Credibility and Trust

Policymakers, scientists, and journalists have worried for years about declining public trust in their institutions. Are new technologies like social media contributing to this decline, or are they convenient scapegoats for broader forces in society? We discuss research on how  populist politics and other anti-elite, anti-institutional movements are intersecting with declining public trust and the rise of alternative epistemologies. 

Live Research Review

Forthcoming

This Live Research Review is scheduled for publication in the coming months. In the meantime, you can find articles related to this topic in our Citation Library.

Teaching & Learning

Explore course modules, handouts, teaching tools and syllabi about dis- and misinformation.

Latest News on Credibility and Trust

Jonathan Rauch, a senior fellow at the Brookings Institute, spoke with CNN’s Brian Stelter on Sunday to explain the ultimate goal of President Donald Trump’s false accusations of a rigged and stolen election. Rauch was asked by Stelter if the issue is Trump is simply trapped in the delusion that he actually beat President-elect Joe […]

Presidents have always complained about the press. At awards ceremonies and journalism-school conferences, Thomas Jefferson is often remembered for his principled support: in 1787, he wrote to the Virginia statesman Edward Carrington, “Were it left to me to decide whether we should have a government without newspapers, or newspapers without a government, I should not […]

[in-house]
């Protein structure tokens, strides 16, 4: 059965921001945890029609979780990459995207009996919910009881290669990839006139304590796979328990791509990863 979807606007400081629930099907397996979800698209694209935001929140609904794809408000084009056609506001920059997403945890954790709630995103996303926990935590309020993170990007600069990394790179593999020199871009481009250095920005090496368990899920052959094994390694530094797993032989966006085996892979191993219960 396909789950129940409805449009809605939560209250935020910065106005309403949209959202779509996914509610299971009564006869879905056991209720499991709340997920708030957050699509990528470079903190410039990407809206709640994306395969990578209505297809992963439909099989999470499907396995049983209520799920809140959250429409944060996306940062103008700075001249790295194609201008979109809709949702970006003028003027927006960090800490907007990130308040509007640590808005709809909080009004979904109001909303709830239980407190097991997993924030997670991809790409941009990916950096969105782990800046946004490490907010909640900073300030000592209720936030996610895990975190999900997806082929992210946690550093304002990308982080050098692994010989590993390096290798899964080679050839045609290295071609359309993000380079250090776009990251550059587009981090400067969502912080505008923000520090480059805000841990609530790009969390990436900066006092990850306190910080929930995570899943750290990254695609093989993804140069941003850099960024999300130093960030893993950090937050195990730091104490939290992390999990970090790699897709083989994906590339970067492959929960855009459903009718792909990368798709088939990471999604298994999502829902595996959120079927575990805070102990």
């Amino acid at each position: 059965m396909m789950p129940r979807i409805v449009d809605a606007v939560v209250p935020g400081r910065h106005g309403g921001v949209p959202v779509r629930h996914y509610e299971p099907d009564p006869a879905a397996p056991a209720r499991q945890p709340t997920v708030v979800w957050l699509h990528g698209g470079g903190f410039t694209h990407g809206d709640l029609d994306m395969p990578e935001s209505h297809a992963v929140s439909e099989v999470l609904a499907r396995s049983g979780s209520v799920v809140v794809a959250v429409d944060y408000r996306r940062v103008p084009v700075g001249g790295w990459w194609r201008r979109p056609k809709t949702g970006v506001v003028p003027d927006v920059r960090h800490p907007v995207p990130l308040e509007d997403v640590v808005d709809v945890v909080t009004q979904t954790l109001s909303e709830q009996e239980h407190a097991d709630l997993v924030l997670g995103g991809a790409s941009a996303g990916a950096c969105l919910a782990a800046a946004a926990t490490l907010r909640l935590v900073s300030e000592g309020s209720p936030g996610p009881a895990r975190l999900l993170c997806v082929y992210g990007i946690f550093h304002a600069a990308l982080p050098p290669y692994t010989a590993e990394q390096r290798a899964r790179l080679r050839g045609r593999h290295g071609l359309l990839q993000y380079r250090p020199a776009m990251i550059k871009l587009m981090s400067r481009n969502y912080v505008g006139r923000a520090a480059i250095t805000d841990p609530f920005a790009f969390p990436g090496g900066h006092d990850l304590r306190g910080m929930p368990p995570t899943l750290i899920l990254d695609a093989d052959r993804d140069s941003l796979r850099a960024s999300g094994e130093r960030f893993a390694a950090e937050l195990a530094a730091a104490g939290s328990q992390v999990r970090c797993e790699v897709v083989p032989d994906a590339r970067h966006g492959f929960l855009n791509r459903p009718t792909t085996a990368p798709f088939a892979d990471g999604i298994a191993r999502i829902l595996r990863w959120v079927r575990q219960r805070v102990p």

Machine learning has delivered amazing results, but there also have been failures, ranging from the harmless to potentially deadly. New work suggests that common assumptions about the cause behind these supposed malfunctions may be mistaken, information that is crucial for evaluating the reliability of these networks. […] Source: Misinformation or artifact: A new way to […]

Rapid disinformation attacks—i.e., attacks in which disinformation is unleashed quickly and broadly with the goal of creating an immediate disruptive effect—are one of the most significant challenges in the digital ecosystem. Consider the following hypothetical: On the morning of Election Day in a closely contested U.S. presidential election, supporters of one candidate launch a disinformation1 […]

Uncovering and explaining how our digital world is changing — and changing us. Back in 2008, Barack Obama famously harnessed the internet and social media to help win the White House. He kept up the embrace once he got there. Now he worries that the internet and social media have helped create “the single biggest […]

Featured Scholars

Assistant Professor of Political Science at Syracuse University, Senior Research Associate at the Campbell Public Affairs Institute
Associate Professor in the School of Journalism and Mass Communication at the University of Wisconsin-Madison
Executive Director of First Draft News
University of Kansas